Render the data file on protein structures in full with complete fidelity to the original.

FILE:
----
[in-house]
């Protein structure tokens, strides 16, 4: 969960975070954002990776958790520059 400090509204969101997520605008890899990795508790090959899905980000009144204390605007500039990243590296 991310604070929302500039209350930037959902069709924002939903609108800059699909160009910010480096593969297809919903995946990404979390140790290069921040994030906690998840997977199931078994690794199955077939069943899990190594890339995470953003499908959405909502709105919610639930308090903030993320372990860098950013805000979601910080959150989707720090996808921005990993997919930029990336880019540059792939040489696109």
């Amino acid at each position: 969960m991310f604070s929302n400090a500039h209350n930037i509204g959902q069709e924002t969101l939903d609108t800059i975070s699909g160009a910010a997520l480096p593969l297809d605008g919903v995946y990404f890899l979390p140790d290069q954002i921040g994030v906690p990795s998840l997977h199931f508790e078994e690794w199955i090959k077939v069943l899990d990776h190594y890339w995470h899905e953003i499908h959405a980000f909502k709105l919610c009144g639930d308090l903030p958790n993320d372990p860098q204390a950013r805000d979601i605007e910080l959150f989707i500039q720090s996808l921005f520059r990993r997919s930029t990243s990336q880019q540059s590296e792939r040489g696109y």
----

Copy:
[in-house]
């Protein structure tokens, strides 16, 4: 969960975070954002990776958790520059 400090509204969101997520605008890899990795508790090959899905980000009144204390605007500039990243590296 991310604070929302500039209350930037959902069709924002939903609108800059699909160009910010480096593969297809919903995946990404979390140790290069921040994030906690998840997977199931078994690794199955077939069943899990190594890339995470953003499908959405909502709105919610639930308090903030993320372990860098950013805000979601910080959150989707720090996808921005990993997919930029990336880019540059792939040489696109």
């Amino acid at each position: 969960m991310f604070s929302n400090a500039h209350n930037i509204g959902q069709e924002t969101l939903d609108t800059i975070s699909g160009a910010a997520l480096p593969l297809d605008g919903v995946y990404f890899l979390p140790d290069q954002i921040g994030v906690p990795s998840l997977h199931f508790e078994e690794w199955i090959k077939v069943l899990d990776h190594y890339w995470h899905e953003i499908h959405a980000f909502k709105l919610c009144g639930d308090l903030p958790n993320d372990p860098q204390a950013r805000d979601i605007e910080l959150f989707i500039q720090s996808l921005f520059r990993r997919s930029t990243s990336q880019q540059s590296e792939r040489g696109y």